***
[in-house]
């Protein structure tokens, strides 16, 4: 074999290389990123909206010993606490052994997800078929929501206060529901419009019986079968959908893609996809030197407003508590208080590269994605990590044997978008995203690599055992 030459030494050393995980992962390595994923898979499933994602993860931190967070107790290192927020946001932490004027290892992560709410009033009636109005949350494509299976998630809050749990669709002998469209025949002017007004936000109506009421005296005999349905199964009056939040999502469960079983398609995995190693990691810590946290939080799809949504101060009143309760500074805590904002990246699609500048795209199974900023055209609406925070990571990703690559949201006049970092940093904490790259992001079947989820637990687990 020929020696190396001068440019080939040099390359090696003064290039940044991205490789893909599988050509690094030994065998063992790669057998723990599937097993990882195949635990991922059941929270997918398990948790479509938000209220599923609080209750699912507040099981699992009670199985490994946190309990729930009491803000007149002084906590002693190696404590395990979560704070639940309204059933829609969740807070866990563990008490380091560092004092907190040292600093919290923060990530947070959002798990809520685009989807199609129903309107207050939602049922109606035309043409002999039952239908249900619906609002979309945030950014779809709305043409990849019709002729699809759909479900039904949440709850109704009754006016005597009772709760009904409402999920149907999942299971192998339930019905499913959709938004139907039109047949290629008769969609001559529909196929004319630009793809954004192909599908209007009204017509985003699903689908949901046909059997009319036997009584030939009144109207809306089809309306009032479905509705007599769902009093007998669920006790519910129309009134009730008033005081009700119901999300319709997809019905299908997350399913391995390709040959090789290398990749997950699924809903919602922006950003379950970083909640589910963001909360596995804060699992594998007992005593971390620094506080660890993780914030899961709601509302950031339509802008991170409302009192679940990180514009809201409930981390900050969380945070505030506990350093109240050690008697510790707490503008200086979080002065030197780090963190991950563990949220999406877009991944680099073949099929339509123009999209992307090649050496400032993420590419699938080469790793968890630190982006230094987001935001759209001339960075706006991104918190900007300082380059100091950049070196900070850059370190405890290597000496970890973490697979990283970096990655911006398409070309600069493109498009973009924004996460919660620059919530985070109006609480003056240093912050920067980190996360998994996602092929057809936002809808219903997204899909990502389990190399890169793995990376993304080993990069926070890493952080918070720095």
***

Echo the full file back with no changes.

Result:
[in-house]
């Protein structure tokens, strides 16, 4: 074999290389990123909206010993606490052994997800078929929501206060529901419009019986079968959908893609996809030197407003508590208080590269994605990590044997978008995203690599055992 030459030494050393995980992962390595994923898979499933994602993860931190967070107790290192927020946001932490004027290892992560709410009033009636109005949350494509299976998630809050749990669709002998469209025949002017007004936000109506009421005296005999349905199964009056939040999502469960079983398609995995190693990691810590946290939080799809949504101060009143309760500074805590904002990246699609500048795209199974900023055209609406925070990571990703690559949201006049970092940093904490790259992001079947989820637990687990 020929020696190396001068440019080939040099390359090696003064290039940044991205490789893909599988050509690094030994065998063992790669057998723990599937097993990882195949635990991922059941929270997918398990948790479509938000209220599923609080209750699912507040099981699992009670199985490994946190309990729930009491803000007149002084906590002693190696404590395990979560704070639940309204059933829609969740807070866990563990008490380091560092004092907190040292600093919290923060990530947070959002798990809520685009989807199609129903309107207050939602049922109606035309043409002999039952239908249900619906609002979309945030950014779809709305043409990849019709002729699809759909479900039904949440709850109704009754006016005597009772709760009904409402999920149907999942299971192998339930019905499913959709938004139907039109047949290629008769969609001559529909196929004319630009793809954004192909599908209007009204017509985003699903689908949901046909059997009319036997009584030939009144109207809306089809309306009032479905509705007599769902009093007998669920006790519910129309009134009730008033005081009700119901999300319709997809019905299908997350399913391995390709040959090789290398990749997950699924809903919602922006950003379950970083909640589910963001909360596995804060699992594998007992005593971390620094506080660890993780914030899961709601509302950031339509802008991170409302009192679940990180514009809201409930981390900050969380945070505030506990350093109240050690008697510790707490503008200086979080002065030197780090963190991950563990949220999406877009991944680099073949099929339509123009999209992307090649050496400032993420590419699938080469790793968890630190982006230094987001935001759209001339960075706006991104918190900007300082380059100091950049070196900070850059370190405890290597000496970890973490697979990283970096990655911006398409070309600069493109498009973009924004996460919660620059919530985070109006609480003056240093912050920067980190996360998994996602092929057809936002809808219903997204899909990502389990190399890169793995990376993304080993990069926070890493952080918070720095």